4. Chambo is the staple diet of many lakeside residents. This fish is the most important agricultural output of Lake Malawi
The Chambo is scientifically known as Oreochromis lidole. It is a specie of the popular Cichildae family. Chambo is the most favored fish in Malawi.
It is a prized food fish that has been recently considered an endangered species as a result of overfishing and climate change.
The International Union for the conservation estimated that there has been a 70% decline in the population of chambo over the past ten years.
3. The traditional dress worn by women on Malawi is called Chitenje
It is a rectangular piece of fabric that comes in a variety of patterns, colors, and designs. Chitenje is pronounced Chi-ten-jay. It is worn across East and Central Africa.
The multi-color cotton fabric can be used as a head wrap, a body wrapper, or as a baby sling. It is often tied across the chest or at the waist. Chitenje is worn special occasions but most commonly for daily living.
It is similar to the Kikoy and kanga fabric, however, it is thicker. It is called Kitenge in Tanzania.
2. The earliest human settlements in Malawi date back to 50,000 to 60,000 years ago
They were Bushmen people, whose rock paintings can still be seen outside the capital of Lilongwe. Research shows that human settlements developed along water sources.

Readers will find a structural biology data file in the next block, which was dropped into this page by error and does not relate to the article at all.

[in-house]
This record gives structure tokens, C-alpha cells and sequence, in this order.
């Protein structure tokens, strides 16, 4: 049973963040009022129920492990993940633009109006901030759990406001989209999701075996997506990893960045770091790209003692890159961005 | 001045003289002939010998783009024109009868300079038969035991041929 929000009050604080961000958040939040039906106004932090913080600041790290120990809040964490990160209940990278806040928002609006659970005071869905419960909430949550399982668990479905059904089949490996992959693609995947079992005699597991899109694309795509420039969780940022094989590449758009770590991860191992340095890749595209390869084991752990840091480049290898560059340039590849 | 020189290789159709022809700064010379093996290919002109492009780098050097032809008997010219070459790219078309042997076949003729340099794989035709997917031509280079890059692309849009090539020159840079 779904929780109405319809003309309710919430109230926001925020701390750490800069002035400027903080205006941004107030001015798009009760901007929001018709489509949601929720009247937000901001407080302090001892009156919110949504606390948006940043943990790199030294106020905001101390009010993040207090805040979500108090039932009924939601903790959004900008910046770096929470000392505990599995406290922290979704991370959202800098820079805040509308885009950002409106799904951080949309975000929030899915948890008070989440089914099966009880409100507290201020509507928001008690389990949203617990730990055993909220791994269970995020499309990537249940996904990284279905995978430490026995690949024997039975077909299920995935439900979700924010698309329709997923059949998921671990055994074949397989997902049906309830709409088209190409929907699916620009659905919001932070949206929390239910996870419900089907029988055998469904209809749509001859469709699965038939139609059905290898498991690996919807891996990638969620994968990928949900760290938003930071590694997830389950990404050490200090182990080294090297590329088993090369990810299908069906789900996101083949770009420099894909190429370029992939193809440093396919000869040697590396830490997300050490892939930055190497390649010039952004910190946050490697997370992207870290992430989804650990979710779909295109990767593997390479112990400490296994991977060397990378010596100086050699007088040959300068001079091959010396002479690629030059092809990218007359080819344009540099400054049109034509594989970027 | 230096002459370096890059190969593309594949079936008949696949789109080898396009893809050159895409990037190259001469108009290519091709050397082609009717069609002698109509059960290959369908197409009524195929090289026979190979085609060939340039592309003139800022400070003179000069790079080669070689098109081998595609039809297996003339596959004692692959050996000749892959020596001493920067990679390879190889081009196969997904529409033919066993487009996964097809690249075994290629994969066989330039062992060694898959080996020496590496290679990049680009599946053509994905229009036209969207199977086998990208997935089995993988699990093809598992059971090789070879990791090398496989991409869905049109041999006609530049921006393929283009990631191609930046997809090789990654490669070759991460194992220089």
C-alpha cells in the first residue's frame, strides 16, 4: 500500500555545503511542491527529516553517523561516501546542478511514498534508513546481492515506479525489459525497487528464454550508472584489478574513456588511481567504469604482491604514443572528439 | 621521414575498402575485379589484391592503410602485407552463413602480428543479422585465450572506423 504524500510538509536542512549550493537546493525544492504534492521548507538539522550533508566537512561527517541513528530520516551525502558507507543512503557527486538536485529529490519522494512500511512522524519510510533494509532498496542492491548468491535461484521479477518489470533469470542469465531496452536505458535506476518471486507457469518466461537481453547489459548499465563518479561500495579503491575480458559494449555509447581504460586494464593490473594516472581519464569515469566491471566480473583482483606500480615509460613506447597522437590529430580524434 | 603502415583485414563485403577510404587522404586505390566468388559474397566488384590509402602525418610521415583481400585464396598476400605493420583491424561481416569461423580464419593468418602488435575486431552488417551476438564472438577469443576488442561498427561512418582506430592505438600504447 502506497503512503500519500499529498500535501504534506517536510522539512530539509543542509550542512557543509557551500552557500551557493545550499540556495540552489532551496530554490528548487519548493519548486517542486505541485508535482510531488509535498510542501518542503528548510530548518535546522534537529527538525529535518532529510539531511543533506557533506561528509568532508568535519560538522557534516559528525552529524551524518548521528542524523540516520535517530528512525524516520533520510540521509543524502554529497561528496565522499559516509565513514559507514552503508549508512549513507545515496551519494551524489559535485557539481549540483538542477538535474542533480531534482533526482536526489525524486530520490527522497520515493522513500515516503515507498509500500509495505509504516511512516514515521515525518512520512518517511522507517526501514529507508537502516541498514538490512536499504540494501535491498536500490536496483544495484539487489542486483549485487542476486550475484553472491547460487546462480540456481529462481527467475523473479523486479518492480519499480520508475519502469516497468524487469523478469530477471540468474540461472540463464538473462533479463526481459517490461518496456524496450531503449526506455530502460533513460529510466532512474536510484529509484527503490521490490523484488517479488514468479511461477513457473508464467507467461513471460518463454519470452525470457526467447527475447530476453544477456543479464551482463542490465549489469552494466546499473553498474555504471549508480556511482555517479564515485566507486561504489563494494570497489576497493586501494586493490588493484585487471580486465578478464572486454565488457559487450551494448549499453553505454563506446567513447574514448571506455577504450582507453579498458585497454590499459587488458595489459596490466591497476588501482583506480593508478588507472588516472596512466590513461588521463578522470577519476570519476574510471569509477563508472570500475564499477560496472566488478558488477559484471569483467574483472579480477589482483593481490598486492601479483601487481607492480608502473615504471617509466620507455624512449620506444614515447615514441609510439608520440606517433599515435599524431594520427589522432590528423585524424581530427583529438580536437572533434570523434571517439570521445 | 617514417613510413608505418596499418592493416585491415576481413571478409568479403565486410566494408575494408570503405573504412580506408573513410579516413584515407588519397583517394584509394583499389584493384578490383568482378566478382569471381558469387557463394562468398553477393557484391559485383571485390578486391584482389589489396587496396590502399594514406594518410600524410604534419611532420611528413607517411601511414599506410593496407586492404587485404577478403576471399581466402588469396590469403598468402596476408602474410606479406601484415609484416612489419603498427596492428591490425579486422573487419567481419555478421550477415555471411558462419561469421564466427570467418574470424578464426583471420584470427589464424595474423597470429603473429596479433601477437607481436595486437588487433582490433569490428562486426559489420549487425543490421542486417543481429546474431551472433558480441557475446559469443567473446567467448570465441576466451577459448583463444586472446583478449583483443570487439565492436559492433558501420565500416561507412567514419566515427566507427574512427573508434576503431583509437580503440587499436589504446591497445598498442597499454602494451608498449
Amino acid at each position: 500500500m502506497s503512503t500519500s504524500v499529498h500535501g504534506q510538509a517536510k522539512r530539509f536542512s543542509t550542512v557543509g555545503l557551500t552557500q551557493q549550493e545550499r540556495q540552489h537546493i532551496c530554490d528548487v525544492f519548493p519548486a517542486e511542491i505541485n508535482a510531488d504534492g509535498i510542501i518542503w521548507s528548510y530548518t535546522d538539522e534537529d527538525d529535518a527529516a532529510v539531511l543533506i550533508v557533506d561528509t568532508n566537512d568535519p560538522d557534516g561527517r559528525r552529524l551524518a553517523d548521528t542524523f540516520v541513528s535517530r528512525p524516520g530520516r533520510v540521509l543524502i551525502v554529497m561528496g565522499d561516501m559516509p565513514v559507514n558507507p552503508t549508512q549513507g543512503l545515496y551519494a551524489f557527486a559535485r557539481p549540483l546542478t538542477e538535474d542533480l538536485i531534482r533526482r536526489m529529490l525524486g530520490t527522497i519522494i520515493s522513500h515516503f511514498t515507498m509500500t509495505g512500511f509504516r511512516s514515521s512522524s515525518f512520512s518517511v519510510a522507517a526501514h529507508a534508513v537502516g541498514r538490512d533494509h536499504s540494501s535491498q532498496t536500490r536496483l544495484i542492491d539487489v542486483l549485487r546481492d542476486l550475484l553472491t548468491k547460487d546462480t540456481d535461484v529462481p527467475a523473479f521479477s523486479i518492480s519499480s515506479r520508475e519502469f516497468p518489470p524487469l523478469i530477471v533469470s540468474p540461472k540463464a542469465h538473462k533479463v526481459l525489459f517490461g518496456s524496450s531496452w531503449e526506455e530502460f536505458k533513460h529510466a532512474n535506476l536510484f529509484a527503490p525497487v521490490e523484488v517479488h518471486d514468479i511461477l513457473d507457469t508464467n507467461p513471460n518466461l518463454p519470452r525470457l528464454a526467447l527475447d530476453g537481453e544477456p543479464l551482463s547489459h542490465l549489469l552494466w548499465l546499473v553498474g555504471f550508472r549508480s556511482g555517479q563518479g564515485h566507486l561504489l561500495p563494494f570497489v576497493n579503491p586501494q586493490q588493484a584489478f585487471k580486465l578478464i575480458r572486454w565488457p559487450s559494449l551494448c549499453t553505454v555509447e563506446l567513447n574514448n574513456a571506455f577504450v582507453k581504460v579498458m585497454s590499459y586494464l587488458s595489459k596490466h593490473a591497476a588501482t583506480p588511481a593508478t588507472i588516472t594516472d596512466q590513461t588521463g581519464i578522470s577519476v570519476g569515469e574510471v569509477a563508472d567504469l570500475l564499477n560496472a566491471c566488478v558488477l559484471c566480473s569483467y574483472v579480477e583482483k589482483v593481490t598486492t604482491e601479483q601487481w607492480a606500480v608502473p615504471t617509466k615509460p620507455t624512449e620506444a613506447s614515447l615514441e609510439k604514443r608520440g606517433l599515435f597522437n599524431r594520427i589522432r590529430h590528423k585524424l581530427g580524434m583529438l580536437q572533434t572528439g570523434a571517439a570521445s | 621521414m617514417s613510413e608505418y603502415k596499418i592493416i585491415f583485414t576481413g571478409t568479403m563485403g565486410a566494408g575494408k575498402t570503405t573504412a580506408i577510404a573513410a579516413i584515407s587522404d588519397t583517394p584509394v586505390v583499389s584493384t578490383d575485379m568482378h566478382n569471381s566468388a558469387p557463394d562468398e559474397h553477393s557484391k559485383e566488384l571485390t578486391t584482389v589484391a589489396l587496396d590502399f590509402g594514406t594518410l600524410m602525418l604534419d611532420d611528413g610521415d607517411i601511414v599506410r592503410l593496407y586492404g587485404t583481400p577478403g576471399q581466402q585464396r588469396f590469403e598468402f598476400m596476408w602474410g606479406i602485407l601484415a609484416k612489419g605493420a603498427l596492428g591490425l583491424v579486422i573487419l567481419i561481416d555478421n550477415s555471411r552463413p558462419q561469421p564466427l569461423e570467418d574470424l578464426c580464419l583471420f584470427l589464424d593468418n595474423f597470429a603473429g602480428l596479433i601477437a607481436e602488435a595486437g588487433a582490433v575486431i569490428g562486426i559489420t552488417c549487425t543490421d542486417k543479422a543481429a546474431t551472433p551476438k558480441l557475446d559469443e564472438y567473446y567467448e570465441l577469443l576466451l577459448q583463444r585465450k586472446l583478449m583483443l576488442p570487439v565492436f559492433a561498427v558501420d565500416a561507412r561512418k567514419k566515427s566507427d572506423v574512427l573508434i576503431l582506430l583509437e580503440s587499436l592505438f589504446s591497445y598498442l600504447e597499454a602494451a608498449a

This is because animals and humans met at these water points, which made it easy for hunting and gathering. The African Rift valley includes Lake Malawi and others where evidence of Homo sapiens can be found.
The human remains found around the Lake resembles the Bushmen who have lived in that area.
1. Malawi has a long tradition of oral artistry
There is a long tradition of oral artistry in Malawi. Before the spread of literacy in the twentieth century, texts were preserved in memory and performed or recited.
Those traditional texts provided entertainment, instruction, and commemoration.
However, no distinctions were made between works composed for enjoyment and work with a more general function. Those works were primarily, myths, legends, and folktales.
Another Must Read: 10 Most Beautiful Holy Places In Malawi